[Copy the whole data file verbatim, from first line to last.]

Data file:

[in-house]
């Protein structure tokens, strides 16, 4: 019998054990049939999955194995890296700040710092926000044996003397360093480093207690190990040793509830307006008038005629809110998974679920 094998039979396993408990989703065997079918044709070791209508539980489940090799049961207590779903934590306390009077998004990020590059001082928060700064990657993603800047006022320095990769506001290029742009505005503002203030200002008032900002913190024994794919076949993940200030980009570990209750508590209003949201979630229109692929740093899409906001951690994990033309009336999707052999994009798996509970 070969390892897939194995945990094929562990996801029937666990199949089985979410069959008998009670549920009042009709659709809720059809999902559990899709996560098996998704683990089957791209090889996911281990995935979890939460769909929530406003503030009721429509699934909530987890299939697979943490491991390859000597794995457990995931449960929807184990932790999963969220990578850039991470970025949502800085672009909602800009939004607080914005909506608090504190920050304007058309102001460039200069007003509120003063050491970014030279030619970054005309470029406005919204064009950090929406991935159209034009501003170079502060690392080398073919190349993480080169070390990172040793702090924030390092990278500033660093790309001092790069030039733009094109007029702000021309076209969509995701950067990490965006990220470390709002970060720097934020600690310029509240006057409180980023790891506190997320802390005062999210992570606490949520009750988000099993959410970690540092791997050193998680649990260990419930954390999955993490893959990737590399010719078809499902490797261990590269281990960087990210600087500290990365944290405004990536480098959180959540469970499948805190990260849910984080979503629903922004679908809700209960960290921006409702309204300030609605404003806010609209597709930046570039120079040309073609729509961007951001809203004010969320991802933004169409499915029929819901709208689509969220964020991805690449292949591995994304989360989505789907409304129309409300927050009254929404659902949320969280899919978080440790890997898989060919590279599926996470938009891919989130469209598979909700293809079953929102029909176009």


[in-house]
């Protein structure tokens, strides 16, 4: 019998054990049939999955194995890296700040710092926000044996003397360093480093207690190990040793509830307006008038005629809110998974679920 094998039979396993408990989703065997079918044709070791209508539980489940090799049961207590779903934590306390009077998004990020590059001082928060700064990657993603800047006022320095990769506001290029742009505005503002203030200002008032900002913190024994794919076949993940200030980009570990209750508590209003949201979630229109692929740093899409906001951690994990033309009336999707052999994009798996509970 070969390892897939194995945990094929562990996801029937666990199949089985979410069959008998009670549920009042009709659709809720059809999902559990899709996560098996998704683990089957791209090889996911281990995935979890939460769909929530406003503030009721429509699934909530987890299939697979943490491991390859000597794995457990995931449960929807184990932790999963969220990578850039991470970025949502800085672009909602800009939004607080914005909506608090504190920050304007058309102001460039200069007003509120003063050491970014030279030619970054005309470029406005919204064009950090929406991935159209034009501003170079502060690392080398073919190349993480080169070390990172040793702090924030390092990278500033660093790309001092790069030039733009094109007029702000021309076209969509995701950067990490965006990220470390709002970060720097934020600690310029509240006057409180980023790891506190997320802390005062999210992570606490949520009750988000099993959410970690540092791997050193998680649990260990419930954390999955993490893959990737590399010719078809499902490797261990590269281990960087990210600087500290990365944290405004990536480098959180959540469970499948805190990260849910984080979503629903922004679908809700209960960290921006409702309204300030609605404003806010609209597709930046570039120079040309073609729509961007951001809203004010969320991802933004169409499915029929819901709208689509969220964020991805690449292949591995994304989360989505789907409304129309409300927050009254929404659902949320969280899919978080440790890997898989060919590279599926996470938009891919989130469209598979909700293809079953929102029909176009």